ABC/ESPN stalks Cup sans SUMPublished October 24, 2005
ABC Sports and ESPN are preparing an $80 million bid for rights to the FIFA World Cup without incumbent U.S. rights holder Soccer United Marketing, a response to FIFA’s desire to work with a media company rather than go through a third-party broker.
SUM, an arm of Major League Soccer, had submitted a bid for English-language rights this summer, but FIFA reached out to U.S. television networks in recent weeks indicating that it planned to grant the rights to one of them directly.
That prompted ABC/ESPN to make its own offer. The company had licensed World Cup rights from SUM for 2002 through 2006 via a time buy.
Objections were raised regarding how moving rights to NBC and Telemundo would affect the growth of pro soccer in the United States.
Representatives of ABC/ESPN and Fox were in Zurich, Switzerland, last week, making presentations to FIFA. Final bids with firm dollar amounts will be submitted Wednesday, said people involved in the talks.
This is a second round of bidding. NBC Universal submitted a bid during the summer, as did SUM and Spanish-language incumbent Univision, which paid $150 million for the World Cup rights for 2002-06.
In September, FIFA’s Marketing and Television Division recommended accepting the offer from NBC Universal, which sources said was worth more than $300 million for English- and Spanish-language rights.
It was expected to be voted on and approved at the FIFA Congress in Marrakesh, Morocco, on Sept. 11-12. But objections were raised regarding how moving rights to NBC and its Spanish-language subsidiary, Telemundo, would affect the growth of soccer, and particularly professional soccer, in the United States. MLS’s future television contracts had not yet been secured and awarding FIFA rights without any involvement by MLS could imperil the league’s future. MLS games have been shown on ABC and ESPN since the league’s inception in 1996, and some also appear on Fox Soccer Channel, through deals that expire at the end of next season.
FIFA then put the process on hold and later began soliciting bids from other U.S. media companies. Once it became clear that FIFA preferred to do a deal directly with a network, MLS and SUM began talking to ESPN and Fox about a separate arrangement that will include an MLS television deal as well as guarantees of cross-promotion through the World Cup telecasts.
Anschutz Entertainment Group President Tim Leiweke, whose company owns four MLS teams and has invested in the construction of multiple soccer stadiums, said he and MLS remain involved in the World Cup bidding process.
“I’ve been in meetings with [FIFA President] Sepp [Blatter] and Phillip Anschutz, and we continue to work with FIFA on the World Cup bid,” Leiweke said. “The World Cup deal is going to be with a network, probably not with SUM, but when it’s all said and done we’re very supportive of that.”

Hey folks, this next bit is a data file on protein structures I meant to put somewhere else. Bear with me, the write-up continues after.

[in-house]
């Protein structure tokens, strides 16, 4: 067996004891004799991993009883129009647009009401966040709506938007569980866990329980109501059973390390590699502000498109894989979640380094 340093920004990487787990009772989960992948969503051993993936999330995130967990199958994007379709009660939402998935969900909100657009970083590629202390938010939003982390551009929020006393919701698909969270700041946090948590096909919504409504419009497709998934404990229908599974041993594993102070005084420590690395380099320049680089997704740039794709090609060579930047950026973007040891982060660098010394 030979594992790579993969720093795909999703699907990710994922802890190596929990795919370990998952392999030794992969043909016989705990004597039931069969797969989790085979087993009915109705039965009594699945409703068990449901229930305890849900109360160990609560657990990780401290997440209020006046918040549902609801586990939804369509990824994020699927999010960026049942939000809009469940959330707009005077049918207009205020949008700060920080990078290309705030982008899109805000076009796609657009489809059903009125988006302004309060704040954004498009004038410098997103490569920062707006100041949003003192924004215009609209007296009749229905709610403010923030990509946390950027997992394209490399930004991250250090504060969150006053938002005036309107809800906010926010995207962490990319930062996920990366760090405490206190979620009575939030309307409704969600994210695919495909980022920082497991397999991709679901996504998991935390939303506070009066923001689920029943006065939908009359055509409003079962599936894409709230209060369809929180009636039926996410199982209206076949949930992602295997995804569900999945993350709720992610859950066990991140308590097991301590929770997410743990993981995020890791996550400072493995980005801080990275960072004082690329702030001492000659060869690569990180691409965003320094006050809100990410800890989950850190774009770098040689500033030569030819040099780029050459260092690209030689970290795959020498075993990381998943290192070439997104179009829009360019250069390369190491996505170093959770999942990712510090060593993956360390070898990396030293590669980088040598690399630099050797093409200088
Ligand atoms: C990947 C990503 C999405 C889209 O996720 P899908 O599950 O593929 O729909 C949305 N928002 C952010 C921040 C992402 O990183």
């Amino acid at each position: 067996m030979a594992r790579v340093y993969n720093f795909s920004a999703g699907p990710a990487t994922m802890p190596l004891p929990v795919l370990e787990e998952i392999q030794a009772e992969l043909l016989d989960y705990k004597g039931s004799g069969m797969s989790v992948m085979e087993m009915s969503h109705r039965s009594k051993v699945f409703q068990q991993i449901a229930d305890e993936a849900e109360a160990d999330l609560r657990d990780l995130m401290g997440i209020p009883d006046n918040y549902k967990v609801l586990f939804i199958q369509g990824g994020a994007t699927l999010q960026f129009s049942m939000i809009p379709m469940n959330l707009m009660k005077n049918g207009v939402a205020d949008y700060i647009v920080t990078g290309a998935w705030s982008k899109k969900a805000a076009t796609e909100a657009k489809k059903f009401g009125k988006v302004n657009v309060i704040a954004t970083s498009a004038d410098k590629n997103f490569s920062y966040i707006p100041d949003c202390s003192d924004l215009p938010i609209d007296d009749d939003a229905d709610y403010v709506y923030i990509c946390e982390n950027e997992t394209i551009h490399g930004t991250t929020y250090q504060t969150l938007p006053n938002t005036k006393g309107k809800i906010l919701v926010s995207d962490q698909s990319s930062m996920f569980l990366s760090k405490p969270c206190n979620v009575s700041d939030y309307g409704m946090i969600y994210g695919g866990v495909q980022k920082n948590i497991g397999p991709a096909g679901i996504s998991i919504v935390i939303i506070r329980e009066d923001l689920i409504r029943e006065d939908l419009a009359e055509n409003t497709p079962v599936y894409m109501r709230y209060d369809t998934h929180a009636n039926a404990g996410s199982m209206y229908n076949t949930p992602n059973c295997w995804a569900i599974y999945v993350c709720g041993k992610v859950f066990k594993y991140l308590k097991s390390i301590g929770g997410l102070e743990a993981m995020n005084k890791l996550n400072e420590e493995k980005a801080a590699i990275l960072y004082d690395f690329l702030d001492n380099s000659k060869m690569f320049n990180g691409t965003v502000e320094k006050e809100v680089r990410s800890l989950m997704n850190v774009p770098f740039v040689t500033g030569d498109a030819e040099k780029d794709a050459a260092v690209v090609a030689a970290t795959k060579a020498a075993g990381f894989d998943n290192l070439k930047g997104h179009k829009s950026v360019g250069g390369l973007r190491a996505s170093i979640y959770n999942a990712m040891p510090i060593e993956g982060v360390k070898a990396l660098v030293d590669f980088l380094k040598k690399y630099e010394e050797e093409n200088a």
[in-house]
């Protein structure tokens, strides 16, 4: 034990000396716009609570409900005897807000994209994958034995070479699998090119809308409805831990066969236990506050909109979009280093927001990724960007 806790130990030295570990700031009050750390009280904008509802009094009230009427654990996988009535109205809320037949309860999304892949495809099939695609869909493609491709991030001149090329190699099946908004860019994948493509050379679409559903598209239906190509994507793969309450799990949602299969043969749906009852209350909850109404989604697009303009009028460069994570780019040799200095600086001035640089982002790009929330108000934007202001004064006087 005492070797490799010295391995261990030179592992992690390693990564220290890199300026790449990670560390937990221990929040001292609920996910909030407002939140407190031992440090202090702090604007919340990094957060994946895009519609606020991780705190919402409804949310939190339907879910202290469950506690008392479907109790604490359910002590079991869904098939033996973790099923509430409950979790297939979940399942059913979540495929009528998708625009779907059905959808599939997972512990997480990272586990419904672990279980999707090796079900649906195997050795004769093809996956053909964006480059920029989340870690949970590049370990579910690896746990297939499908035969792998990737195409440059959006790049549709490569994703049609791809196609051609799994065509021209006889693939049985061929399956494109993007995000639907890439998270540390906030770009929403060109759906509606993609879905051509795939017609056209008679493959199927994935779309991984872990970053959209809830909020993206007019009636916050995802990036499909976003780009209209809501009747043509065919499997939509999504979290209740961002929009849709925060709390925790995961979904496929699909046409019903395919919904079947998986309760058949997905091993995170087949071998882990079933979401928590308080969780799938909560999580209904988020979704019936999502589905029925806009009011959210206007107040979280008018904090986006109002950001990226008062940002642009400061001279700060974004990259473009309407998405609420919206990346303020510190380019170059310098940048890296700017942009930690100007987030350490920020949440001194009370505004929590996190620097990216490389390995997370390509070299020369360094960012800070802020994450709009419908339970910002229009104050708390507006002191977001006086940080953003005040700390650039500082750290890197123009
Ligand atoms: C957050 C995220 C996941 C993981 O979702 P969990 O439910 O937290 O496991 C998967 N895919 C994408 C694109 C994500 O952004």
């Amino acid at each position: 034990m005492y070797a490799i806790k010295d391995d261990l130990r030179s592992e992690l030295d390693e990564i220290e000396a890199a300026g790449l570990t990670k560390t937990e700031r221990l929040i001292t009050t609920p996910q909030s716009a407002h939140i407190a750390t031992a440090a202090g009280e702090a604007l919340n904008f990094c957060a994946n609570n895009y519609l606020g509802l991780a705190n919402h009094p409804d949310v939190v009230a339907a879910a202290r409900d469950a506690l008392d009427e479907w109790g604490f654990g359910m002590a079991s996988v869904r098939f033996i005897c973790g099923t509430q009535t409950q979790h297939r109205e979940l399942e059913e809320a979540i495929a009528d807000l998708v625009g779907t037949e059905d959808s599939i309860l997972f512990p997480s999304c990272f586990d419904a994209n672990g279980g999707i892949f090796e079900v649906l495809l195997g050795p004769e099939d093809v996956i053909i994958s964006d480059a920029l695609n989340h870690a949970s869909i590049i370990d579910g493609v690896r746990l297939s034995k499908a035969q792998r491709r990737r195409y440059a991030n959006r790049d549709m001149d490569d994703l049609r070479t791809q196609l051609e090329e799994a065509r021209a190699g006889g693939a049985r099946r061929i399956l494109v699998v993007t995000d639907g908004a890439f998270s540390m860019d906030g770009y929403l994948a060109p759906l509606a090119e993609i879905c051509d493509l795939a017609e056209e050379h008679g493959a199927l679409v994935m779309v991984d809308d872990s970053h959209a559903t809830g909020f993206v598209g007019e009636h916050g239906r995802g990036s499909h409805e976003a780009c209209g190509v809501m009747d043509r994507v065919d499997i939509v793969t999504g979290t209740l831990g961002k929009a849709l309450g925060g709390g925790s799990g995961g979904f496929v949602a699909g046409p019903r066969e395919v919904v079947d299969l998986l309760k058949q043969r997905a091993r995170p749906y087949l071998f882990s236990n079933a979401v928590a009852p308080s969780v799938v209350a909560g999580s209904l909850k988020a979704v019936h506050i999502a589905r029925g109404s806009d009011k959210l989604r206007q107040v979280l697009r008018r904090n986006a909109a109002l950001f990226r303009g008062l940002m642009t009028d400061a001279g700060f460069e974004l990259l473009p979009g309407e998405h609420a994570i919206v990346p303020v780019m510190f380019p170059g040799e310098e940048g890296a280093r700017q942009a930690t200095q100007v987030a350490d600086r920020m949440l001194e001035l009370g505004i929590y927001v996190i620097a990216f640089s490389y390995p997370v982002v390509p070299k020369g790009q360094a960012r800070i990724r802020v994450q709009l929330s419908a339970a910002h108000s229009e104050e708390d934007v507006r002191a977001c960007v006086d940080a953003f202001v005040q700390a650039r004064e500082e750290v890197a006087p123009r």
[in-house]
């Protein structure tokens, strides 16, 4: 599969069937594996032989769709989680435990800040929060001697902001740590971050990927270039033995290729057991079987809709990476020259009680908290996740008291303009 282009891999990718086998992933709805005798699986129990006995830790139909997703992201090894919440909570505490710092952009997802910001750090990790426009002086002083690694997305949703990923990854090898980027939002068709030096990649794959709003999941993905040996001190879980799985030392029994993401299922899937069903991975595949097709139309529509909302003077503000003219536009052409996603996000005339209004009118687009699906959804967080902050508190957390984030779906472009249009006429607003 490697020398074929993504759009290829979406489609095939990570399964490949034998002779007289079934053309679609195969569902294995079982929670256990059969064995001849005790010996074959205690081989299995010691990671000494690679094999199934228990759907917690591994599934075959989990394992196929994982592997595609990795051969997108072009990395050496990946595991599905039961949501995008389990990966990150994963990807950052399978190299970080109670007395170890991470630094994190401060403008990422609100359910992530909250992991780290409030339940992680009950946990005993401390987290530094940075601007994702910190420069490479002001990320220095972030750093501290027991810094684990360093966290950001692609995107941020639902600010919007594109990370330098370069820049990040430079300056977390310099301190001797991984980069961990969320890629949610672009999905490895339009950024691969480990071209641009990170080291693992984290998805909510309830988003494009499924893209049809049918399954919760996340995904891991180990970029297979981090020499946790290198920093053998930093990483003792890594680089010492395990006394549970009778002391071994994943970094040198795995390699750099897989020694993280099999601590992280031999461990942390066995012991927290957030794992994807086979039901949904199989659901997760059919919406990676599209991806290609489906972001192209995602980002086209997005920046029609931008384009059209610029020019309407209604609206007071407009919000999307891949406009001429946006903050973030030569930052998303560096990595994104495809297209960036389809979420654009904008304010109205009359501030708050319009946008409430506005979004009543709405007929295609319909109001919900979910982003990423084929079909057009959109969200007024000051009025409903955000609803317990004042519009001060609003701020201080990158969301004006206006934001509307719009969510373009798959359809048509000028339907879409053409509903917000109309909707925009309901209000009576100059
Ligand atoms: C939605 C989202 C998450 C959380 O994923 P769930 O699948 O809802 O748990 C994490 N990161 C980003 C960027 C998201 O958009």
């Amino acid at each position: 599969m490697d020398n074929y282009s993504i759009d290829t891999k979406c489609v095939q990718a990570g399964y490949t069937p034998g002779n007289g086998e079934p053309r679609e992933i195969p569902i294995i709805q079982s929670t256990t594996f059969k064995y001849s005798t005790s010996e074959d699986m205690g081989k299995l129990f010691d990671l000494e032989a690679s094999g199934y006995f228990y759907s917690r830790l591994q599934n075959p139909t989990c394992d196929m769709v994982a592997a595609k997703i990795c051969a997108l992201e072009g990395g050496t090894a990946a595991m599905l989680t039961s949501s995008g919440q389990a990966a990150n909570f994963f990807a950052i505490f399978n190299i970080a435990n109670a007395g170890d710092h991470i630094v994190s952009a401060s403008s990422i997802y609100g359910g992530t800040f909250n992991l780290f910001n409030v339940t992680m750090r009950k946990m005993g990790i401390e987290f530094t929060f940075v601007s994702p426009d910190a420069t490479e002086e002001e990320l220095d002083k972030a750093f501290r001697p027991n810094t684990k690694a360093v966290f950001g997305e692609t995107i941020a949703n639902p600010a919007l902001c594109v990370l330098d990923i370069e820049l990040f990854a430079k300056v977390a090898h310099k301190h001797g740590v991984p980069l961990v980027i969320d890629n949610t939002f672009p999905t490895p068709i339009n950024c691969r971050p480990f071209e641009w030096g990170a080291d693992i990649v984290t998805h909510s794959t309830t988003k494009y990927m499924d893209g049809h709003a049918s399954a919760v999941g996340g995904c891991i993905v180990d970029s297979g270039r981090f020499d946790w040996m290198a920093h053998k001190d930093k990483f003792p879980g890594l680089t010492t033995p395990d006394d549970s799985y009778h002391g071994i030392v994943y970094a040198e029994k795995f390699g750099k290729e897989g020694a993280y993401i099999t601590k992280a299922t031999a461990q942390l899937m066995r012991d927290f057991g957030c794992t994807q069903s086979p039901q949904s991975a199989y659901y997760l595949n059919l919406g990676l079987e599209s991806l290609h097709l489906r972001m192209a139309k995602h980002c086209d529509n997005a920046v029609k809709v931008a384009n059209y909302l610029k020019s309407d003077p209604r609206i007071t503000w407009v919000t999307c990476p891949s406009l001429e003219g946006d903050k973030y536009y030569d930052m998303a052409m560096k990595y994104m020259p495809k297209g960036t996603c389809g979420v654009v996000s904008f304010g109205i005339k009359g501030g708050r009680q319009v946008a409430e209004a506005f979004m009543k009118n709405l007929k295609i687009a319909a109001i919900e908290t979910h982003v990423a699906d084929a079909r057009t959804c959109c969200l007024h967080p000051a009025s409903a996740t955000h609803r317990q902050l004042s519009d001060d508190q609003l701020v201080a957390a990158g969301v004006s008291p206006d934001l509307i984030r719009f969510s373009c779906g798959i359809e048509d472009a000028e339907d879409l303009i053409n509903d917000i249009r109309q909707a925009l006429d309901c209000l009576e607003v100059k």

SUM was created in early 2002 when all the major U.S. television networks passed on bidding on FIFA World Cup rights and MLS’s investors were concerned that the World Cup, the ultimate showcase for their sport, would not receive adequate television exposure. They also wanted to promote the professional league and the sport in general as one seamless entity. So MLS’s investors agreed to fund a subsidiary that would pay a $40 million rights fee and handle all ad sales and production costs for FIFA events through 2006, including two men’s and one women’s World Cup. SUM then bought time for the telecasts on ABC and ESPN.
“We stepped in and did World Cup a favor last time,” Leiweke said. “We’re not going to have to do it this time.”
The fact that four media companies are now bidding on World Cup rights means at least part of MLS’s goals have been accomplished, but MLS wants to make sure that its league and the sport as a whole are marketed as one with the World Cup, something MLS Commissioner Don Garber said is essential for future growth.
“Our approach is to find a scenario to integrate all the properties and the entire sport of soccer,” Garber said. “Whether that had to come from a bid through Soccer United Marketing or a relationship we would have through a broadcaster … either approach is good for us.”
The growth of the Hispanic market along with acquisitions by major media companies have made FIFA a highly valued strategic property. NBC paid $2 billion in stock and assumed debt for Telemundo in 2002, and World Cup rights would bring credibility and guaranteed viewers to the Spanish network, which is outpaced in ratings by rival Univision by a 4-1 margin.
Fox will bid on English rights only, sources say, with a heavy focus on its newly rebranded Fox Soccer Channel. Games also would appear on the Fox Broadcast Network and other cable platforms, possibly with pay-per-view or subscription elements offered on cable and the Fox-owned DirecTV.
All of the bidders also have an eye on multimedia rights, including broadband and mobile, platforms that have sizable market value when looking at deals that stretch into the next decade.
“Our collection of television assets — ABC, ESPN and ESPN2 — and multimedia platforms, reaching 120 million people each week, provide the best vehicles to feature live coverage of all 64 World Cup matches,” said ESPN senior director of programming and acquisitions Leah LaPlaca in an e-mail. “We have been saying for a long time that we want to continue our relationship with FIFA, which dates back to 1982 and nine World Cups.”
LaPlaca was joined by ESPN executive vice president of content John Skipper in Zurich last week to make the presentation, marking one of Skipper’s first duties since being put in charge of ESPN’s programming earlier this month.
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